By Albert Samaha
By Steve Weinstein
By Devon Maloney
By Tessa Stuart
By Alison Flowers
By Albert Samaha
By Jesse Jarnow
By Eric Tsetsi
The police investigative panel conceded a handful of errors that should have been better handled, and offered a few recommendations for perfunctory changes. One suggestion was to create adequate space to interrogate minors because rooms used now are too small. The report also said that a "management team" should have been created that night to handle a case with so many tentacles.
There is a canyon-sized gap between these recommendations and what advocates say must be done to avoid disaster. Perkins is lobbying for full videotaping of interrogations, instead of just short, taped confessions. Activists like Neufeld say there must be change in archaic rules on interrogation such as limiting lying to suspects and not using information given during police contact before they have been officially arrested. "The way they interrogate people creates a huge possibility that they are going to get false confessions," Neufeld says.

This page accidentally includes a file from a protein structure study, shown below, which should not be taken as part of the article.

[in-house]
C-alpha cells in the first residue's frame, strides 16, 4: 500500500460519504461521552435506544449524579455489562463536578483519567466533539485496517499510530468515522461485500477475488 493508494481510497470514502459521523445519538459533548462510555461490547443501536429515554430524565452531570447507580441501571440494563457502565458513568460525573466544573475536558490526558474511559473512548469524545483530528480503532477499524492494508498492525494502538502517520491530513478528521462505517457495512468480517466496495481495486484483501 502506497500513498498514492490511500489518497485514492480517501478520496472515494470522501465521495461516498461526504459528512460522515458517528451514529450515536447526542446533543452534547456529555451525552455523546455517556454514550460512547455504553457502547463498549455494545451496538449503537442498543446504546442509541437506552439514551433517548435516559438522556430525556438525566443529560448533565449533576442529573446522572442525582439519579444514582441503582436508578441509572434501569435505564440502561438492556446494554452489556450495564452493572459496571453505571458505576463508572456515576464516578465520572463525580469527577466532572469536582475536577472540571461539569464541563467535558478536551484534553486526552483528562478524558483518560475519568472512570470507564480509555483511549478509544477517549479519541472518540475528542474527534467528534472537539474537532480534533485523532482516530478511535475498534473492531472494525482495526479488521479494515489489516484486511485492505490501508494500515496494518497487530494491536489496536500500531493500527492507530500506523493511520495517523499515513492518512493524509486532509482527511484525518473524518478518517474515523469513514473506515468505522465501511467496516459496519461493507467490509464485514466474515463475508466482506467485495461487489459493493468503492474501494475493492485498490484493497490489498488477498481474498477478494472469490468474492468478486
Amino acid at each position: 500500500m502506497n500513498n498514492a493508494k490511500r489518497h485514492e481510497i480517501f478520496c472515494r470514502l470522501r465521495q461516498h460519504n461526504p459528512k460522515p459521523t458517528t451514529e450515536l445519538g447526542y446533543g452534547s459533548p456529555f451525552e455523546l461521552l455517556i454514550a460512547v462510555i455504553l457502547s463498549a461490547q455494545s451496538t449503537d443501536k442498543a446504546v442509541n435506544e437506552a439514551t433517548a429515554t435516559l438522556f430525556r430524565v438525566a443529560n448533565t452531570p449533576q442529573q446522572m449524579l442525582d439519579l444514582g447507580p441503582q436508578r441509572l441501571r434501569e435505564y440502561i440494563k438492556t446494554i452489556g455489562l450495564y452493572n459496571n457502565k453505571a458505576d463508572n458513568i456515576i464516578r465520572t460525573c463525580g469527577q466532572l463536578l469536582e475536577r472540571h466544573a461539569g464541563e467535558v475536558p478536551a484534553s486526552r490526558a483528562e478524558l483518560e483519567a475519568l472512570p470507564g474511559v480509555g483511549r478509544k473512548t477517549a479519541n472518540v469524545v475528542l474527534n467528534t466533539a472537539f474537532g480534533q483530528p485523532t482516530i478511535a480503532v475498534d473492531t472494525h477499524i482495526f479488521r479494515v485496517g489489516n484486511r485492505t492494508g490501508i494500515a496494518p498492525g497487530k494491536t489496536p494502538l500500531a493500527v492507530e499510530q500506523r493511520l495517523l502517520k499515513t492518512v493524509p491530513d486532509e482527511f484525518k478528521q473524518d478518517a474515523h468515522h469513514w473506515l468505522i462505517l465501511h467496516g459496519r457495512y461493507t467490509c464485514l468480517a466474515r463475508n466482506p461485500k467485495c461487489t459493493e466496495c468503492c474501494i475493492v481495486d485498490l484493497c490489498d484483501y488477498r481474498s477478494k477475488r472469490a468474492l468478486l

Davis favors a further change in the questioning of minors. He feels that having a parent or guardian present is not enough. "There shouldn't be any interrogation without a bona fide lawyer present, not just the parent," says Davis. That parent may not have the knowledge necessary and the police may be able to talk circles around the parent's head. So I'd like to see even more protection as far as having a lawyer present when any interrogation is done of a child."
But change won't be easy politically, Perkins says. "There is already resistance even within the council. The chairman is thinking [videotaping] handcuffs the police," says Perkins. In fact, Vallone confirms his concern that videotaped interrogations will get good confessions "tossed out on technicalities."
Looking at how little change has come out of past disasters like the Louima case doesn't say much for what's to come. "We still have the 48-hour rule. We still have residency issues. We still have situations where police are able to cover up without consequences. Bad police make it bad for good police," Perkins says.
As for the final say in the Central Park jogger case, lawyers for the five young men are looking toward the civil suit to help bring out the truth of what happened in the interrogation rooms in the hours following the Central Park attack. According to Warren, "Reforms will come about only after we glean through the depositions in the discovery process what really occurred."